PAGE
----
U.S. assistance is instrumental to implementation of Sierra Leone’s national health strategy. USAID’s activities strengthen Sierra Leone’s fragile health system and contribute to improvements in the delivery of quality health services at facilities across the country. The USAID health program in Sierra Leone also addresses key U.S. government priorities in technical areas such as maternal and child health, malaria, global health security, and neglected tropical diseases.
Maternal and Child Health, Family Planning and Reproductive Health
USAID works to maintain access to quality maternal, newborn, child health and voluntary family planning services. Efforts focus on improving quality of care, supporting prevention and treatment of maternal complications; strengthening infection control, ensuring the provision of safe water, sanitation and hygienic conditions, strengthening supply chain delivery at the last mile; and supporting demand creation and advocacy activities to increase the use of quality maternal, newborn, child health and voluntary family planning services.
In November 2017, Sierra Leone was selected as a focus country for the President’s Malaria Initiative (PMI). In partnership with the National Strategic Plan developed by Sierra Leone’s National Malaria Control Program, USAID supports implementation of key evidence-based malaria interventions including accurate diagnosis and prompt treatment; indoor residual spraying; entomological surveillance; improved access to insecticide-treated mosquito nets through procurement and distribution through mass campaigns and routine distribution channels; and intermittent preventive treatment of pregnant women. In addition, PMI is working to improve the supply chain, increase the adoption of preventive and care-seeking behaviors, and strengthen surveillance systems.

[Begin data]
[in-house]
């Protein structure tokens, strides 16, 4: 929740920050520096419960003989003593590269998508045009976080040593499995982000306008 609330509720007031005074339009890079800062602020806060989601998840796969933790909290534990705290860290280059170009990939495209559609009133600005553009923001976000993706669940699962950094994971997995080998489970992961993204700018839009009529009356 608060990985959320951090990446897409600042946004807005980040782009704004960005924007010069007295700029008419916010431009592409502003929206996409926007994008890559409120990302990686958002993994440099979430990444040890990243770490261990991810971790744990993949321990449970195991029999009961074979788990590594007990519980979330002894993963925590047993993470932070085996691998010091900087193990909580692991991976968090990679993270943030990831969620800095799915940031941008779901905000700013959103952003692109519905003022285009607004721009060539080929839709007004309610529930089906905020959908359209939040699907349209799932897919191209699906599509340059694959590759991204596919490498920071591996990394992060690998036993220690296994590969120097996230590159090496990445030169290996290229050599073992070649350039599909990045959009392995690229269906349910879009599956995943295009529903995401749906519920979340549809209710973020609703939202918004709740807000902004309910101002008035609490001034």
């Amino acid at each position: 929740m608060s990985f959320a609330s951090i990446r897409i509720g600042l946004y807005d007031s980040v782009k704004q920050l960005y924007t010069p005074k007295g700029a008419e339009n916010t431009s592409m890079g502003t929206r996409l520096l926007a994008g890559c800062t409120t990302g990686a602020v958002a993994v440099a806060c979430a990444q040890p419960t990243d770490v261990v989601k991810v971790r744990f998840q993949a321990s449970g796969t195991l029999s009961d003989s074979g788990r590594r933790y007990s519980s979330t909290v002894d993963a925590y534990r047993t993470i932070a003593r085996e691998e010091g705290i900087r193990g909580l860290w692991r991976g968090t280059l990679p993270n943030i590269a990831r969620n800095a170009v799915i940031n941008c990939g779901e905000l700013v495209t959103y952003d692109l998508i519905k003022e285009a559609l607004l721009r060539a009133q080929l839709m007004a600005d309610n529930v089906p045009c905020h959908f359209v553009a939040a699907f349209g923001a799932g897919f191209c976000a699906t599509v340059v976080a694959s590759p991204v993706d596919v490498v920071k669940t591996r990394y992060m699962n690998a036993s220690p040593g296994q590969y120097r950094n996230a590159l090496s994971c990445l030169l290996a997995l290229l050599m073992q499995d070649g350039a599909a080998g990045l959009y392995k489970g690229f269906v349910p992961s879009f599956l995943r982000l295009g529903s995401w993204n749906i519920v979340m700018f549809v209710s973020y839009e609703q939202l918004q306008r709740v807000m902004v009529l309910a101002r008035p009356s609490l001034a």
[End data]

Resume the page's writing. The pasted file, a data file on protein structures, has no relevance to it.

Global Health Security
USAID collaborates with the Ministry of Health & Sanitation, Ministry of Agriculture & Forestry and implementing partners to strengthen the country’s capacity to prevent, detect, and respond to human and animal infectious disease threats. USAID’s ‘One Health’ interventions assess and address systemic risks at the interface of human, animal and environmental health. Key aspects of programming include strategic support for government coordination and response platforms, such as workforce training and laboratory capacity building, as well as research into known and unknown pathogen threats.
Neglected Tropical Diseases (NTDs)
Through the Act to End NTDs|West program, USAID is supporting the Government of Sierra Leone to continue achieving progress towards elimination or control of four endemic NTDs: lymphatic filariasis, onchocerciasis, schistosomiasis, and soil transmitted helminths. USAID’s support also seeks to integrate and mainstream the Sierra Leone NTD program into broader governmental systems, and ensure NTDs are included in policy, planning and financing processes.
USAID has worked with the Sierra Leone Ministry of Health and Sanitation to provide a cumulative 130 million treatments through annual mass drug administration, benefiting over 5.2 million Sierra Leoneans. The program has been successful in reaching treatment coverage targets year after year. As a result, a number of districts have been able to successfully stop treatment for lymphatic filariasis.
Since the end of the Ebola crisis in 2016, USAID has worked closely with the Government of Sierra Leone and other donors to ensure that basic health services are accessible to those most in need, particularly women and children. In 2020, as the country faced the threat of COVID-19, coordination structures formerly established with U.S. Government resources during the Ebola outbreak were revitalized to support COVID-19 response efforts. Further USAID support to Sierra Leone’s national COVID-19 response includes procuring essential commodities for respiratory and case management support, risk communication and community outreach through tailored messages using various platforms, and infection prevention and control activities, such as supply of liquid hand sanitizers, hand washing stations, liquid hand washing soap, antibiotics, infusion fluids, face masks, and gloves. USAID support also includes vaccine procurement through the COVAX facility with J&J and Pfizer vaccines supplied in addition to procurement of 77 solar fridges and distribution support to PHUs, training and capacity building of healthcare providers for continuum of care during COVID-19, Provision of Technical Assistance for Coordination, Policy review, Fund Utilization, and overall health system support to maintain essential health services.